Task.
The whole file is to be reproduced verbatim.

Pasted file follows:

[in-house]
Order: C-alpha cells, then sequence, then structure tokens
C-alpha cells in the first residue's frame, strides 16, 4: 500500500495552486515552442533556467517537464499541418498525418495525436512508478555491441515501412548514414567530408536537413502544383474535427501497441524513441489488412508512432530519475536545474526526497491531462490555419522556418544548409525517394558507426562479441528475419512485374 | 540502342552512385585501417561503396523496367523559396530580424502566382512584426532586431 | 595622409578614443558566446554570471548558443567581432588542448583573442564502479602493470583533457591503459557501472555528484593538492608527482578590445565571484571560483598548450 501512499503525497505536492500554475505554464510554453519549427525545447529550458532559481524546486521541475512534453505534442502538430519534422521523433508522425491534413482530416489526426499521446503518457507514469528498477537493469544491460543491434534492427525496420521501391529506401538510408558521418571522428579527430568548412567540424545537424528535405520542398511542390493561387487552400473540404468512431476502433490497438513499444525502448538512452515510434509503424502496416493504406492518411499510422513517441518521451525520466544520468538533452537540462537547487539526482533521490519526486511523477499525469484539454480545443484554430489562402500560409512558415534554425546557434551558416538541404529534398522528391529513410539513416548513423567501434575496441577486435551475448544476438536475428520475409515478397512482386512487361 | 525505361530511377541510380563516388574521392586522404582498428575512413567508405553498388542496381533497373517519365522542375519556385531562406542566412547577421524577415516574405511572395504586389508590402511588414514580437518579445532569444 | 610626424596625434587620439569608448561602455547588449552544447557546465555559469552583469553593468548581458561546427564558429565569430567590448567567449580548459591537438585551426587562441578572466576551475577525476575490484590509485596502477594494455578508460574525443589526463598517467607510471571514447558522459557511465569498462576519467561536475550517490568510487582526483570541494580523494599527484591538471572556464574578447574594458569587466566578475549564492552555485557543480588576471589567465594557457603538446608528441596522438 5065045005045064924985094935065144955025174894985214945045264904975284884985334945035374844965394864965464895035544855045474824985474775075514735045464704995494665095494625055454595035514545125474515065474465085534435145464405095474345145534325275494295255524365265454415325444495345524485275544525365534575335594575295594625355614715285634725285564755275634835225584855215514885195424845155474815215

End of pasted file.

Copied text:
[in-house]
Order: C-alpha cells, then sequence, then structure tokens
C-alpha cells in the first residue's frame, strides 16, 4: 500500500495552486515552442533556467517537464499541418498525418495525436512508478555491441515501412548514414567530408536537413502544383474535427501497441524513441489488412508512432530519475536545474526526497491531462490555419522556418544548409525517394558507426562479441528475419512485374 | 540502342552512385585501417561503396523496367523559396530580424502566382512584426532586431 | 595622409578614443558566446554570471548558443567581432588542448583573442564502479602493470583533457591503459557501472555528484593538492608527482578590445565571484571560483598548450 501512499503525497505536492500554475505554464510554453519549427525545447529550458532559481524546486521541475512534453505534442502538430519534422521523433508522425491534413482530416489526426499521446503518457507514469528498477537493469544491460543491434534492427525496420521501391529506401538510408558521418571522428579527430568548412567540424545537424528535405520542398511542390493561387487552400473540404468512431476502433490497438513499444525502448538512452515510434509503424502496416493504406492518411499510422513517441518521451525520466544520468538533452537540462537547487539526482533521490519526486511523477499525469484539454480545443484554430489562402500560409512558415534554425546557434551558416538541404529534398522528391529513410539513416548513423567501434575496441577486435551475448544476438536475428520475409515478397512482386512487361 | 525505361530511377541510380563516388574521392586522404582498428575512413567508405553498388542496381533497373517519365522542375519556385531562406542566412547577421524577415516574405511572395504586389508590402511588414514580437518579445532569444 | 610626424596625434587620439569608448561602455547588449552544447557546465555559469552583469553593468548581458561546427564558429565569430567590448567567449580548459591537438585551426587562441578572466576551475577525476575490484590509485596502477594494455578508460574525443589526463598517467607510471571514447558522459557511465569498462576519467561536475550517490568510487582526483570541494580523494599527484591538471572556464574578447574594458569587466566578475549564492552555485557543480588576471589567465594557457603538446608528441596522438 5065045005045064924985094935065144955025174894985214945045264904975284884985334945035374844965394864965464895035544855045474824985474775075514735045464704995494665095494625055454595035514545125474515065474465085534435145464405095474345145534325275494295255524365265454415325444495345524485275544525365534575335594575295594625355614715285634725285564755275634835225584855215514885195424845155474815215